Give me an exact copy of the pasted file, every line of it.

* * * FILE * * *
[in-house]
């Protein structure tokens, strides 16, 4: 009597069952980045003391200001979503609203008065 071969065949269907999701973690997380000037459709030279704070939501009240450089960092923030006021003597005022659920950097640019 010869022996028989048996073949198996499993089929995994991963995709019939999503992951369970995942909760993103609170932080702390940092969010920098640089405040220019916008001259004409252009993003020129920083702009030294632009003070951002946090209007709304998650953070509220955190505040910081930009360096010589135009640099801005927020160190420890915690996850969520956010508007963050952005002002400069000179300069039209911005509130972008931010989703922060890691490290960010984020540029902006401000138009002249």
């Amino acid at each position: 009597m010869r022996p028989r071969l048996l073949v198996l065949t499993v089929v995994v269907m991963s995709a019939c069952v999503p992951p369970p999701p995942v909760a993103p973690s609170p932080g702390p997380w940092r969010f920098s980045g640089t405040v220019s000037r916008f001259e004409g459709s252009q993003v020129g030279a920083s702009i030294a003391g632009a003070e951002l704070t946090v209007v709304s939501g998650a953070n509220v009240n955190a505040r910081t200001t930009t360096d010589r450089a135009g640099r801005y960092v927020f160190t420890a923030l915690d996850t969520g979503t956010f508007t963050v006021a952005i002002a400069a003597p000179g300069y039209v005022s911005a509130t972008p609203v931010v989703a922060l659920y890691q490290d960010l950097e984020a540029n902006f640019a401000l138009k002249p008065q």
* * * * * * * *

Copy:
[in-house]
């Protein structure tokens, strides 16, 4: 009597069952980045003391200001979503609203008065 071969065949269907999701973690997380000037459709030279704070939501009240450089960092923030006021003597005022659920950097640019 010869022996028989048996073949198996499993089929995994991963995709019939999503992951369970995942909760993103609170932080702390940092969010920098640089405040220019916008001259004409252009993003020129920083702009030294632009003070951002946090209007709304998650953070509220955190505040910081930009360096010589135009640099801005927020160190420890915690996850969520956010508007963050952005002002400069000179300069039209911005509130972008931010989703922060890691490290960010984020540029902006401000138009002249």
């Amino acid at each position: 009597m010869r022996p028989r071969l048996l073949v198996l065949t499993v089929v995994v269907m991963s995709a019939c069952v999503p992951p369970p999701p995942v909760a993103p973690s609170p932080g702390p997380w940092r969010f920098s980045g640089t405040v220019s000037r916008f001259e004409g459709s252009q993003v020129g030279a920083s702009i030294a003391g632009a003070e951002l704070t946090v209007v709304s939501g998650a953070n509220v009240n955190a505040r910081t200001t930009t360096d010589r450089a135009g640099r801005y960092v927020f160190t420890a923030l915690d996850t969520g979503t956010f508007t963050v006021a952005i002002a400069a003597p000179g300069y039209v005022s911005a509130t972008p609203v931010v989703a922060l659920y890691q490290d960010l950097e984020a540029n902006f640019a401000l138009k002249p008065q």